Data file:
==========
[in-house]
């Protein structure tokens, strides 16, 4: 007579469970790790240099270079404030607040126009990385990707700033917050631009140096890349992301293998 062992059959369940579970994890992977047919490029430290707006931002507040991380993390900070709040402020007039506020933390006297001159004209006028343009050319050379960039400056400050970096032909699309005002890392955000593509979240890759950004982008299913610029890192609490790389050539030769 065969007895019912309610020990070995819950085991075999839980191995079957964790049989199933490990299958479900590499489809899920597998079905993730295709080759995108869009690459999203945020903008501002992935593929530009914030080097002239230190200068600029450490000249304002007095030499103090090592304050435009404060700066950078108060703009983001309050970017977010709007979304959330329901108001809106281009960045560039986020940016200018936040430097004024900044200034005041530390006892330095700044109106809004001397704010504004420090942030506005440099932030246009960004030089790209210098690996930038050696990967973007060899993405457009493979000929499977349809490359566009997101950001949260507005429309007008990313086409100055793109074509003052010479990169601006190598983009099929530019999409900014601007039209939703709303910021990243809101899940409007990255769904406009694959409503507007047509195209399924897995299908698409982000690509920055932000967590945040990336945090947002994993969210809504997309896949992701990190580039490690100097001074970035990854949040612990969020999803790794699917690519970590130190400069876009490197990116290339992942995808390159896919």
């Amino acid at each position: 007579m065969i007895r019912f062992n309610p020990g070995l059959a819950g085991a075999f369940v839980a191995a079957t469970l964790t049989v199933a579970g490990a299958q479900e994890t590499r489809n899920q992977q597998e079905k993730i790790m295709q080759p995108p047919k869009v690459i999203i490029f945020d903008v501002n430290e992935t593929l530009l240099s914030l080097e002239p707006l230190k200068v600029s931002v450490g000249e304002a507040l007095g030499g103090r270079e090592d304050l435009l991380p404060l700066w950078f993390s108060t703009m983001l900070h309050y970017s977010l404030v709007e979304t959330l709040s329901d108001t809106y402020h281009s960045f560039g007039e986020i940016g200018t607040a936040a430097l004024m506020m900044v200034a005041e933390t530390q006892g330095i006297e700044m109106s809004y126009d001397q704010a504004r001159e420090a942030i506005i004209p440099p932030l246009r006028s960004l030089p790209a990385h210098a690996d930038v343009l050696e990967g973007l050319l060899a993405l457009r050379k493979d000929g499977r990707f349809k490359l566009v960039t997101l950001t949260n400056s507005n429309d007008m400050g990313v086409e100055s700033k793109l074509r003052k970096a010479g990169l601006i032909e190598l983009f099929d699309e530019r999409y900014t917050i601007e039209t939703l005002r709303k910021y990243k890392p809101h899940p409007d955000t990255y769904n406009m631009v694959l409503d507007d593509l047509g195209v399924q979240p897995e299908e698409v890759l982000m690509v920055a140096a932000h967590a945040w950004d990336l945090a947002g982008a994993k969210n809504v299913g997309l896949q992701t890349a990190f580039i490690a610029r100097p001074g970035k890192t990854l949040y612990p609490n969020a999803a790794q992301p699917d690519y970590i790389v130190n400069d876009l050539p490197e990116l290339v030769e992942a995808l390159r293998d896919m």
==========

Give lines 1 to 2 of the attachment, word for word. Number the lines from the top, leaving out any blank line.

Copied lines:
[in-house]
């Protein structure tokens, strides 16, 4: 007579469970790790240099270079404030607040126009990385990707700033917050631009140096890349992301293998 062992059959369940579970994890992977047919490029430290707006931002507040991380993390900070709040402020007039506020933390006297001159004209006028343009050319050379960039400056400050970096032909699309005002890392955000593509979240890759950004982008299913610029890192609490790389050539030769 065969007895019912309610020990070995819950085991075999839980191995079957964790049989199933490990299958479900590499489809899920597998079905993730295709080759995108869009690459999203945020903008501002992935593929530009914030080097002239230190200068600029450490000249304002007095030499103090090592304050435009404060700066950078108060703009983001309050970017977010709007979304959330329901108001809106281009960045560039986020940016200018936040430097004024900044200034005041530390006892330095700044109106809004001397704010504004420090942030506005440099932030246009960004030089790209210098690996930038050696990967973007060899993405457009493979000929499977349809490359566009997101950001949260507005429309007008990313086409100055793109074509003052010479990169601006190598983009099929530019999409900014601007039209939703709303910021990243809101899940409007990255769904406009694959409503507007047509195209399924897995299908698409982000690509920055932000967590945040990336945090947002994993969210809504997309896949992701990190580039490690100097001074970035990854949040612990969020999803790794699917690519970590130190400069876009490197990116290339992942995808390159896919």